Posted on 9 December 2016 by Buddhism Now
After ascending the dharma seat, and looking to all the four directions, Master Kusan said, ‘Today is the beginning of this three-month retreat. Within the assembly present here now — do each of you brave men intend to go through with this retreat? Those of you endowed with the Dharma Eye, speak! What is an extraordinary person (an awakened mind)?’
The assembly remained silent. After a pause the master gave a shout and said, ‘The oranges of Cheju-do and the apples of Taegu — do you know where they fall? One pill of golden cinnabar (the medicine of the immortals) swallows all the Dharma realms, and exudes many marvellous manifestations. Everyone is Vairocana. Everything is a store of flowers within which the Sambhogakaya of the Buddha dwells. Do you understand this? You must be as audacious as someone trying to grab the eyebrows of a living tiger or to snatch the whiskers of a flying dragon. Then you will know. A poem says: Continue reading
Filed under: Buddhism, Buddhist meditation, Ch'an / Seon / Zen, Kusan Sunim, Mahayana | Tagged: Chan Ch'an Korea, Koan practice, Korean Buddhism | Leave a comment »
Posted on 28 November 2016 by Buddhism Now
The Chan monk Qisong (1007-1072), an important figure in Northern Song religious and intellectual history, has garnered relatively little scholarly attention. This book provides a detailed biography with a focus on the influential historical writings he composed to defend Chan claims of a “mind-to-mind transmission” tracing back to the historical Buddha. It places his defence of lineage in the context not only of attacks by the rival Tiantai school but also of the larger backdrop of the development of lineage and patriarchs as sources of authority in Chinese Buddhism. It advances new arguments about these Chinese Buddhist innovations, challenges common assumptions about Chan masters, and offers insights into the interactions of Buddhists, Confucians, and the imperial court during the Song. Continue reading
Filed under: Biography, Book reviews, Books, Buddhism, Ch'an / Seon / Zen, Encyclopedia, History, Mahayana | Tagged: Bodhidharma, Chinese Buddhism, Chinese Chan, Meditation Sutra | Leave a comment »
Posted on 20 November 2016 by Buddhism Now
Mandala. At the centre, a tutelary deity, Yi-dam, of buddha rank, locked in embrace with his prajna, or wisdom party. Twenty lesser divinities surround them, two or three on each petal, before circular drums or altars. Continue reading
Filed under: Art, Buddhism, Encyclopedia, History, Mahayana, Tibetan, Tibetan Buddhism | Tagged: Art © British Museum, Buddhist art, Mandala, Prajna, Yi-dam | Leave a comment »
Posted on 16 November 2016 by Buddhism Now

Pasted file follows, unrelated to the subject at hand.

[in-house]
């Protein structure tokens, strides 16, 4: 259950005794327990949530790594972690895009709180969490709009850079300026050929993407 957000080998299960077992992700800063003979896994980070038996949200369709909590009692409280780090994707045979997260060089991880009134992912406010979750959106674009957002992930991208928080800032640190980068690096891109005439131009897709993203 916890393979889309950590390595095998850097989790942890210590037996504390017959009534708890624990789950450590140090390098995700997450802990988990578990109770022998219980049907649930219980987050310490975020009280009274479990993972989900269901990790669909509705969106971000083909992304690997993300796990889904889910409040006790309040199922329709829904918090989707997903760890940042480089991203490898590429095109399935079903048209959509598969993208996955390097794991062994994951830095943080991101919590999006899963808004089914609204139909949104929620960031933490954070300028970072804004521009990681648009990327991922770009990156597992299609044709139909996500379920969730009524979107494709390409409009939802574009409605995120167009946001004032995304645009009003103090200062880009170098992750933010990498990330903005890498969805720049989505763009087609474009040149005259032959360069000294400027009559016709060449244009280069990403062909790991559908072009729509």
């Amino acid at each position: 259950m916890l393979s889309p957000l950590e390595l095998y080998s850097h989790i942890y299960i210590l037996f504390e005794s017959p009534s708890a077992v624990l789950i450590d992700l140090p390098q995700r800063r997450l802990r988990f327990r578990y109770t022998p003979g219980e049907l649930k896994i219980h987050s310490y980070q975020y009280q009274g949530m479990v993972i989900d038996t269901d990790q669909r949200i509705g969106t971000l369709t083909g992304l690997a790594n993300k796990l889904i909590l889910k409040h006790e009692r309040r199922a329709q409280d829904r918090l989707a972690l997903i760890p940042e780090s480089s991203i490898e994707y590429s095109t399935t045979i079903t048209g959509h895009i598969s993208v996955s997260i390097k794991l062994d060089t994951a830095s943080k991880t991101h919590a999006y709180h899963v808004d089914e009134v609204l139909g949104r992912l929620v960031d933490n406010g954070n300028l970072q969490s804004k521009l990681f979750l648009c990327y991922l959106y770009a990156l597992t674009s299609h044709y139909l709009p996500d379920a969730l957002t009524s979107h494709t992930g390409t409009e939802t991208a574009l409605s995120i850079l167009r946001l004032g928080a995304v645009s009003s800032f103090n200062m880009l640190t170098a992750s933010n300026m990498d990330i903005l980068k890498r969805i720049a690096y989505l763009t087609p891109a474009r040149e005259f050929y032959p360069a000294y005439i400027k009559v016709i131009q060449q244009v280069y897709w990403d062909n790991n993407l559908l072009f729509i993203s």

We must first be aware of these two categories, ’empty of I’ and ‘not empty of I’. The former is called ’empty’ and the latter is called ‘disturbed’ and to save time that is how they will be referred to from now on.
Here your common sense may say straight away that nobody likes being disturbed. If I were to ask those people who like being disturbed to raise their hands, if anyone did so it would have to be a joke. Everyone likes to be empty in one way or another. Some people like the lazy emptiness of not having to work. Everyone likes to be empty of annoyance, not having the kids coming to bother you. But that emptiness is an external thing, it is not yet true emptiness.
Inner emptiness means to be normal, to have a mind that is not scattered and confused. Anyone who experiences this really likes it. If it develops to its greatest degree, which is to be empty of egoism, then it is Nibbana. Continue reading
Filed under: Buddhadasa Bhikkhu, Buddhism, Buddhist meditation, Foundations of Buddhism, Theravada | Tagged: Buddha-Dhamma-Sangha, emptiness, nibbana, Triple Gem | 3 Comments »
Posted on 8 November 2016 by Buddhism Now
From an interview with Phiroz Mehta July 1988
Questioner: Can you remember when you first read about the Buddha and what it was that first appealed to you about Buddhism?
Phiroz Mehta: I first read about the Buddha in any serious measure during the war years — in this country of course — and that was round about 1943 and 1944, from then onwards. I had Radhakrishnan’s two Volumes Indian Philosophy and you know he has several chapters dealing with the various aspects of Buddhism. It appealed to me very strongly — the rationality of the thing and the depth of the teaching — so that was when my interest started seriously. Prior to that of course, having spent my boyhood in Colombo, I naturally knew about Buddhism in a superficial manner. Through reading theosophical books, I came to know something about Buddhism and I came to know something about all of the other religions at the same time, apart from Islam; I am quite ignorant of Islam, although I have looked into the Koran a certain amount. But Buddhism struck me as really deep. Continue reading
Filed under: Buddhism, Encyclopedia, Foundations, Foundations of Buddhism, History | Tagged: Buddhist Asia, Phiroz Mehta | 1 Comment »
Posted on 21 October 2016 by Buddhism Now
Bhikkhu Zhi Chang, a native of Gui Xi of Xin Zhou, joined the Order in his childhood, and was very zealous in his efforts to realize the Essence of Mind. One day, he came to pay homage to the Patriarch, and was asked by the latter whence and why he came.
‘I have recently been to the White Cliff Mountain in Hong Zhou,’ replied he, ‘to interview the Master Da Tong, who was good enough to teach me how to realize the Essence of Mind and thereby attain Buddhahood. But as I still have some doubts, I have travelled far to pay you respect. Will you kindly clear them up for me, Sir.’
‘What instruction did he give you?’ asked the Patriarch. Continue reading
Filed under: Buddhism, Buddhist meditation, Ch'an / Seon / Zen, History, Mahayana | Tagged: Art Metropolitan Museum of Art, Chinese Chan | Leave a comment »